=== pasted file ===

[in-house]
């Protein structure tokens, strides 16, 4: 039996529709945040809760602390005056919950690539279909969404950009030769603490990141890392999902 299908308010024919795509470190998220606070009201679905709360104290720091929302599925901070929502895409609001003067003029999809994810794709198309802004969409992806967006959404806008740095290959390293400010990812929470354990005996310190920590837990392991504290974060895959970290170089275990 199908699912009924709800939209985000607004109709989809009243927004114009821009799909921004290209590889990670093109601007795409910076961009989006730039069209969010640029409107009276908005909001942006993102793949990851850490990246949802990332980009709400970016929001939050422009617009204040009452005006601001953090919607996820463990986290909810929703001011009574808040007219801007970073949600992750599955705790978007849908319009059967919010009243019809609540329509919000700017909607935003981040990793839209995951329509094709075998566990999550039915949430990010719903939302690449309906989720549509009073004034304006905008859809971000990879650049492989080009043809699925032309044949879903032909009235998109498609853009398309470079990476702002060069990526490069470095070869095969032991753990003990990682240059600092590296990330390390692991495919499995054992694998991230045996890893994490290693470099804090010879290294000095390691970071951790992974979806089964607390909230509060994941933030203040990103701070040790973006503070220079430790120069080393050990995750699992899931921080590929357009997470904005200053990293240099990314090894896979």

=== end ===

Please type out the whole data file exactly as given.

[in-house]
């Protein structure tokens, strides 16, 4: 039996529709945040809760602390005056919950690539279909969404950009030769603490990141890392999902 299908308010024919795509470190998220606070009201679905709360104290720091929302599925901070929502895409609001003067003029999809994810794709198309802004969409992806967006959404806008740095290959390293400010990812929470354990005996310190920590837990392991504290974060895959970290170089275990 199908699912009924709800939209985000607004109709989809009243927004114009821009799909921004290209590889990670093109601007795409910076961009989006730039069209969010640029409107009276908005909001942006993102793949990851850490990246949802990332980009709400970016929001939050422009617009204040009452005006601001953090919607996820463990986290909810929703001011009574808040007219801007970073949600992750599955705790978007849908319009059967919010009243019809609540329509919000700017909607935003981040990793839209995951329509094709075998566990999550039915949430990010719903939302690449309906989720549509009073004034304006905008859809971000990879650049492989080009043809699925032309044949879903032909009235998109498609853009398309470079990476702002060069990526490069470095070869095969032991753990003990990682240059600092590296990330390390692991495919499995054992694998991230045996890893994490290693470099804090010879290294000095390691970071951790992974979806089964607390909230509060994941933030203040990103701070040790973006503070220079430790120069080393050990995750699992899931921080590929357009997470904005200053990293240099990314090894896979």